The Syrian opposition movement protesting against the Bashar al-Assad regime has developed an anti-Iranian stance due to Tehran’s support for Assad, according to a regional expert. Speaking in a conference call last week sponsored by The Israel Project, Dr. David Pollock said the opposition also wants to remove Assad from power—and that sentiment appears even in the Syrian capital of Damascus.
Pollock, a former adviser at the US State Department and now the Kaufman fellow at The Washington Institute, said that many—albeit not everyone—in the Syrian opposition “have a very negative view of Hezbollah and Iran, not surprisingly. Mostly because those are two of the many supporters of the Assad regime.”
That perspective is important, since Syria has long been a close ally of Iran and key conduit, if not supplier, of weapons and support to Hezbollah in Lebanon. In return, Tehran and Hezbollah have also been accused of supporting Assad’s vicious crackdown on protesters, which has killed thousands in the past 11 months.
“If the opposition does manage to topple Assad’s regime, I think it’s a pretty fair bet that Iran and Hezbollah will both suffer a very significant strategic loss in Syria,” said Pollock. “They will not be able, I think, to maintain anything like the current position that they have.”
Despite that perspective, the old adage that the “enemy of my enemy is my friend,” doesn’t clearly hold here—the opposition isn’t necessarily supportive of Israel. The State of Israel and Syria have fought multiple wars and, despite multiple attempts to reach a peace agreement, remain official enemies.
Pollock said the opposition’s anti-Iran and anti-Hezbollah stance “has nothing to do, from their perspective, about attitudes toward Israel.” He noted that “just because they opposed Assad doesn’t mean that they would be willing to take a more moderate position toward Israel.”
Nonetheless, the result of the opposition’s negative attitude towards Iran and Hezbollah, two of Israel’s most bitter enemies, is “good news for Israel even if the opposition is not inclined to take a more moderate position on that direct question,” according to Pollock.
The Middle East expert did say that accurate, statistical polling is impossible in Syria due to the chaotic situation there. Instead, Pollock said that by using a specialized sampling technique of referrals, so as to try and poll actual members of the opposition, one can achieve “some sense of what the Syrian opposition wants.”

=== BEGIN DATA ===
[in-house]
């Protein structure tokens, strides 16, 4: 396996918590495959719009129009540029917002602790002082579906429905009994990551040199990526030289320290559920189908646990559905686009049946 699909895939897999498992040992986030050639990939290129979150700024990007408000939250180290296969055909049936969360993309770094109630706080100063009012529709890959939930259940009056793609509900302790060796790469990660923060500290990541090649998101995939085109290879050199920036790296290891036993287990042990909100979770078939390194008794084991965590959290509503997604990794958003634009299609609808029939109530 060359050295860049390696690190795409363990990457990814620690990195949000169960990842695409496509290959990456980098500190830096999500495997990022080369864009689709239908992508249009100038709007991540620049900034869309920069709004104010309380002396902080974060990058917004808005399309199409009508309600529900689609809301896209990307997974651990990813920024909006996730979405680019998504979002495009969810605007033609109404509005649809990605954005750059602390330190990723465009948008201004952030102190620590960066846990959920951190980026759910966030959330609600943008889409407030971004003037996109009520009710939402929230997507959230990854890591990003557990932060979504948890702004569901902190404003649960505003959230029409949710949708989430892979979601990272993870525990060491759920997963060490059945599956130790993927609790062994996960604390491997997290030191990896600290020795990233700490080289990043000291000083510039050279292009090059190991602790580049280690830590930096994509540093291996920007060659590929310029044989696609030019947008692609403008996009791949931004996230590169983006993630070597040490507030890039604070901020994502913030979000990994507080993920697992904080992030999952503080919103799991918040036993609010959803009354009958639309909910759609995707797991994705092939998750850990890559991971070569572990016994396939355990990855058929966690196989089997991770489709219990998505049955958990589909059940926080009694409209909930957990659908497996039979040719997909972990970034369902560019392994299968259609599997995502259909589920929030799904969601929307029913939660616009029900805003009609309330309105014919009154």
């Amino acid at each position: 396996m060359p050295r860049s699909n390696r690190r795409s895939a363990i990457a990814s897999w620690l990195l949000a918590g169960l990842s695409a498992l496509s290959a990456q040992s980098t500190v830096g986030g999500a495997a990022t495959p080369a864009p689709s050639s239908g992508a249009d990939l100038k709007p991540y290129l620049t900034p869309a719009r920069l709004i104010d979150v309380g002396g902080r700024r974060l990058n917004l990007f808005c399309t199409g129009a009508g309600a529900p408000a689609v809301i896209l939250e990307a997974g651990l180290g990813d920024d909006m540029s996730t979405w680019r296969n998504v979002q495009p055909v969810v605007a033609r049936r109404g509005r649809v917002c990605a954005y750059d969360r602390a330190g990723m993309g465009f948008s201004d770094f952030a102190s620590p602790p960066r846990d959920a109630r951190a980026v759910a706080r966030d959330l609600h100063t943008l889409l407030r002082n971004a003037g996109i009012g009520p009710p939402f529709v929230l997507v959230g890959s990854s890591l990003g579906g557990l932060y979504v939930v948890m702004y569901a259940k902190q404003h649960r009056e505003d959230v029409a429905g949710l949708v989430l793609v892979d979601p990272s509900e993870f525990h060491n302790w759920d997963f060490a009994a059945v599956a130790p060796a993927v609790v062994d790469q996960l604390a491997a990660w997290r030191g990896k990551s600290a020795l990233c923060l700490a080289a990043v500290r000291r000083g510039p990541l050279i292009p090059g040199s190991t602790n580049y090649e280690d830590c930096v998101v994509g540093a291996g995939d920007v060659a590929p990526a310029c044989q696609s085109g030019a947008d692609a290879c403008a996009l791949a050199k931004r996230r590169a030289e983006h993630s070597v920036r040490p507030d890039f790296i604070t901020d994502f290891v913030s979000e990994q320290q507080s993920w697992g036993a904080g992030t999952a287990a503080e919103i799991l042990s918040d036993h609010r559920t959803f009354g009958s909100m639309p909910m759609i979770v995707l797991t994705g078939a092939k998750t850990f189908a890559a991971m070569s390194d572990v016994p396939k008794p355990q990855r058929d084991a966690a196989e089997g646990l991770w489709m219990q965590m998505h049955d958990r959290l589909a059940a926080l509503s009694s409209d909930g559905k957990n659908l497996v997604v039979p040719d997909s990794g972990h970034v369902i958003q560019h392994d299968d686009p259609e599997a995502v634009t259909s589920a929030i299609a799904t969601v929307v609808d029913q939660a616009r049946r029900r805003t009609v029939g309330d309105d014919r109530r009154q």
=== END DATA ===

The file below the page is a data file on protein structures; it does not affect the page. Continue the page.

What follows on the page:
A key demand is the ouster of Assad. While that may not be surprising, it is noteworthy that “a very significant opposition” to Assad is also present in the capital of Damascus. That hasn’t necessarily been readily apparent “on the surface,” as Pollock noted, since the mass protests haven’t yet broken out in the Syrian capital.
The major protests consisting of tens of thousands of people have occurred in other cities, and Pollock noted that “if this spreads to the capital, there will be a ready-made network of opposition activists to, I think, push the regime over the cliff—if, if it spreads to Damascus.”
The Syrian Muslim Brotherhood
A political force that has made headlines and raised eyebrows regarding the new government in Egypt is the Islamic fundamentalist Muslim Brotherhood. Pollock said the group has shifted towards a political instead of a violent process. It nonetheless is more seriously religious, supportive of Hamas and not friendly towards Israel.
The Muslim Brotherhood is staunchly opposed to the ruling regime in Syria, which in the past brutally repressed the group. As Sunni Muslims, they also don’t like Iran or Hezbollah, who are Shiite.
Pollock believes, based on multiple factors, that the Brotherhood is at most 50 percent of the Syrian opposition. The remainder are more moderate Muslims, seculars and minority groups. Due to the divisive demographics in Syria, Pollock believes that a new, opposition-led government will have “a lot of trouble cohering around some unified agenda and power-sharing agreement.”
Therefore, should the opposition defeat Assad, Pollock said, “my best guess is that the Muslim Brotherhood will have a very large role to play in whatever new government emerges, but probably not as dominant a role in Syria as it does today in Egypt.”
That will make it less fundamental than Egypt, he noted. And it will also make such a Syrian government better for Israel or the US than the current one.
Said Pollock, “I would say my own view is that that new Syrian government with a significant, but not dominant, Brotherhood influence and some real internal fractures is probably a better bet from an American or an Israeli or—for that matter, an Egyptian or other Arab standpoint—than the current Assad government allied with Iran and Hezbollah.”
(By Joshua Spurlock, www.themideastupdate.com, February 26, 2012)